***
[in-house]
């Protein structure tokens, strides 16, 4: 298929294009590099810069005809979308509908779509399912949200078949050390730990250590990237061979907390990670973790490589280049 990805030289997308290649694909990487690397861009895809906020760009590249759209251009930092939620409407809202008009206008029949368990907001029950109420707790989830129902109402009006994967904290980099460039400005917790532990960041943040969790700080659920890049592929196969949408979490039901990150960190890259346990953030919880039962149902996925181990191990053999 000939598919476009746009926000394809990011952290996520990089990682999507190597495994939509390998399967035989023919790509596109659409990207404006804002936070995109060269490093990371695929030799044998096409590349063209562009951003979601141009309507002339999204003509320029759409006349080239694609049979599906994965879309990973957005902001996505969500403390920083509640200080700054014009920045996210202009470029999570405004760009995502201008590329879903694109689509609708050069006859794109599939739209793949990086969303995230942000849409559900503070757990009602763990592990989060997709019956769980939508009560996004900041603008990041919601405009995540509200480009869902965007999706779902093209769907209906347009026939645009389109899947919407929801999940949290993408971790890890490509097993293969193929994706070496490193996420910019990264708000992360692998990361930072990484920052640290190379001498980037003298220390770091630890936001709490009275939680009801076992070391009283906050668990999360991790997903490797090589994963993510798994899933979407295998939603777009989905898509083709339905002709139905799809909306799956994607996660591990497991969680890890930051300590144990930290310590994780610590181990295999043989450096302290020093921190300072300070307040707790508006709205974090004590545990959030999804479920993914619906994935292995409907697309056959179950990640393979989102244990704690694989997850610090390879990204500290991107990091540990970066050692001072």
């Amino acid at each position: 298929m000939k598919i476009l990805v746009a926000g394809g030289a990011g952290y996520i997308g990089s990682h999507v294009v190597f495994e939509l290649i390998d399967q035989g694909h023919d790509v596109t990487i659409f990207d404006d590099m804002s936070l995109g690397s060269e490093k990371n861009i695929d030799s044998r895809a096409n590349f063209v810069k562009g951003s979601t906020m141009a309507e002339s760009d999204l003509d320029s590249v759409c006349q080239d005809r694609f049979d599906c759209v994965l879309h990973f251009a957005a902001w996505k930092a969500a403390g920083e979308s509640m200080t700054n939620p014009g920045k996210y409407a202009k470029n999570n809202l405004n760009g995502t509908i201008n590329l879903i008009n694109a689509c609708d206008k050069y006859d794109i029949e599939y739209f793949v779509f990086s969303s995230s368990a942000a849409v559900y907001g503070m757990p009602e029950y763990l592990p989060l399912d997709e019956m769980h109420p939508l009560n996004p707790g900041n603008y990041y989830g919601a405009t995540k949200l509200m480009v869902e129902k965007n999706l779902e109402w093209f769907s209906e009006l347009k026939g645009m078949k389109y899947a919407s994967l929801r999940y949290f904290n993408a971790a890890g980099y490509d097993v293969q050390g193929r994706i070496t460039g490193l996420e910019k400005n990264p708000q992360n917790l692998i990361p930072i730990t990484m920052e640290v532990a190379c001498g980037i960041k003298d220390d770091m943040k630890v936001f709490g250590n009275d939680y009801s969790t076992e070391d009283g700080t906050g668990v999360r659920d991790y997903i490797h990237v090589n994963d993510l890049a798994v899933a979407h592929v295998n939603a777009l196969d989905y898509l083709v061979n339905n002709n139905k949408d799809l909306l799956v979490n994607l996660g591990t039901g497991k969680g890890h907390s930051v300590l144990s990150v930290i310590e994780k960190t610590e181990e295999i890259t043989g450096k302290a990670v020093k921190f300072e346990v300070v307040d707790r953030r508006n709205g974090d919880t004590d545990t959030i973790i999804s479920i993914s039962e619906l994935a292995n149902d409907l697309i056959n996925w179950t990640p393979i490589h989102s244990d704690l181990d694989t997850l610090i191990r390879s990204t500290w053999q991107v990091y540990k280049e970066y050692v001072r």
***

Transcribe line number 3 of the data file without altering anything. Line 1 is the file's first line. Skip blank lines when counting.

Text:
């Amino acid at each position: 298929m000939k598919i476009l990805v746009a926000g394809g030289a990011g952290y996520i997308g990089s990682h999507v294009v190597f495994e939509l290649i390998d399967q035989g694909h023919d790509v596109t990487i659409f990207d404006d590099m804002s936070l995109g690397s060269e490093k990371n861009i695929d030799s044998r895809a096409n590349f063209v810069k562009g951003s979601t906020m141009a309507e002339s760009d999204l003509d320029s590249v759409c006349q080239d005809r694609f049979d599906c759209v994965l879309h990973f251009a957005a902001w996505k930092a969500a403390g920083e979308s509640m200080t700054n939620p014009g920045k996210y409407a202009k470029n999570n809202l405004n760009g995502t509908i201008n590329l879903i008009n694109a689509c609708d206008k050069y006859d794109i029949e599939y739209f793949v779509f990086s969303s995230s368990a942000a849409v559900y907001g503070m757990p009602e029950y763990l592990p989060l399912d997709e019956m769980h109420p939508l009560n996004p707790g900041n603008y990041y989830g919601a405009t995540k949200l509200m480009v869902e129902k965007n999706l779902e109402w093209f769907s209906e009006l347009k026939g645009m078949k389109y899947a919407s994967l929801r999940y949290f904290n993408a971790a890890g980099y490509d097993v293969q050390g193929r994706i070496t460039g490193l996420e910019k400005n990264p708000q992360n917790l692998i990361p930072i730990t990484m920052e640290v532990a190379c001498g980037i960041k003298d220390d770091m943040k630890v936001f709490g250590n009275d939680y009801s969790t076992e070391d009283g700080t906050g668990v999360r659920d991790y997903i490797h990237v090589n994963d993510l890049a798994v899933a979407h592929v295998n939603a777009l196969d989905y898509l083709v061979n339905n002709n139905k949408d799809l909306l799956v979490n994607l996660g591990t039901g497991k969680g890890h907390s930051v300590l144990s990150v930290i310590e994780k960190t610590e181990e295999i890259t043989g450096k302290a990670v020093k921190f300072e346990v300070v307040d707790r953030r508006n709205g974090d919880t004590d545990t959030i973790i999804s479920i993914s039962e619906l994935a292995n149902d409907l697309i056959n996925w179950t990640p393979i490589h989102s244990d704690l181990d694989t997850l610090i191990r390879s990204t500290w053999q991107v990091y540990k280049e970066y050692v001072r």